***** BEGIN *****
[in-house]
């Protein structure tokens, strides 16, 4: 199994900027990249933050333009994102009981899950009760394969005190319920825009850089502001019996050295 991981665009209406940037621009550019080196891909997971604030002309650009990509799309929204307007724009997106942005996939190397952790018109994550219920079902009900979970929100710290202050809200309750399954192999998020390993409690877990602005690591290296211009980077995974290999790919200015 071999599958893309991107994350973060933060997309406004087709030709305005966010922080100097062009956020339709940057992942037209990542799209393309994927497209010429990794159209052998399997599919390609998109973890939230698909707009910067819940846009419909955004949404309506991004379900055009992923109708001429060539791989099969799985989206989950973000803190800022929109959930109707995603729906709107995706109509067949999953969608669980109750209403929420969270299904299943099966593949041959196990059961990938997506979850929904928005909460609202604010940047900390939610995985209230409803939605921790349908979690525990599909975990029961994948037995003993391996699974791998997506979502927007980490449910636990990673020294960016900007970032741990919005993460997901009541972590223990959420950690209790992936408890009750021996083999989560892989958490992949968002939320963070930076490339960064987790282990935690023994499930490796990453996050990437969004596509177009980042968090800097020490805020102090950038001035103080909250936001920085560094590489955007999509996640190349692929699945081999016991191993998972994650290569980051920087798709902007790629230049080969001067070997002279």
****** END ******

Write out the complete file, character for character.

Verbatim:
[in-house]
């Protein structure tokens, strides 16, 4: 199994900027990249933050333009994102009981899950009760394969005190319920825009850089502001019996050295 991981665009209406940037621009550019080196891909997971604030002309650009990509799309929204307007724009997106942005996939190397952790018109994550219920079902009900979970929100710290202050809200309750399954192999998020390993409690877990602005690591290296211009980077995974290999790919200015 071999599958893309991107994350973060933060997309406004087709030709305005966010922080100097062009956020339709940057992942037209990542799209393309994927497209010429990794159209052998399997599919390609998109973890939230698909707009910067819940846009419909955004949404309506991004379900055009992923109708001429060539791989099969799985989206989950973000803190800022929109959930109707995603729906709107995706109509067949999953969608669980109750209403929420969270299904299943099966593949041959196990059961990938997506979850929904928005909460609202604010940047900390939610995985209230409803939605921790349908979690525990599909975990029961994948037995003993391996699974791998997506979502927007980490449910636990990673020294960016900007970032741990919005993460997901009541972590223990959420950690209790992936408890009750021996083999989560892989958490992949968002939320963070930076490339960064987790282990935690023994499930490796990453996050990437969004596509177009980042968090800097020490805020102090950038001035103080909250936001920085560094590489955007999509996640190349692929699945081999016991191993998972994650290569980051920087798709902007790629230049080969001067070997002279």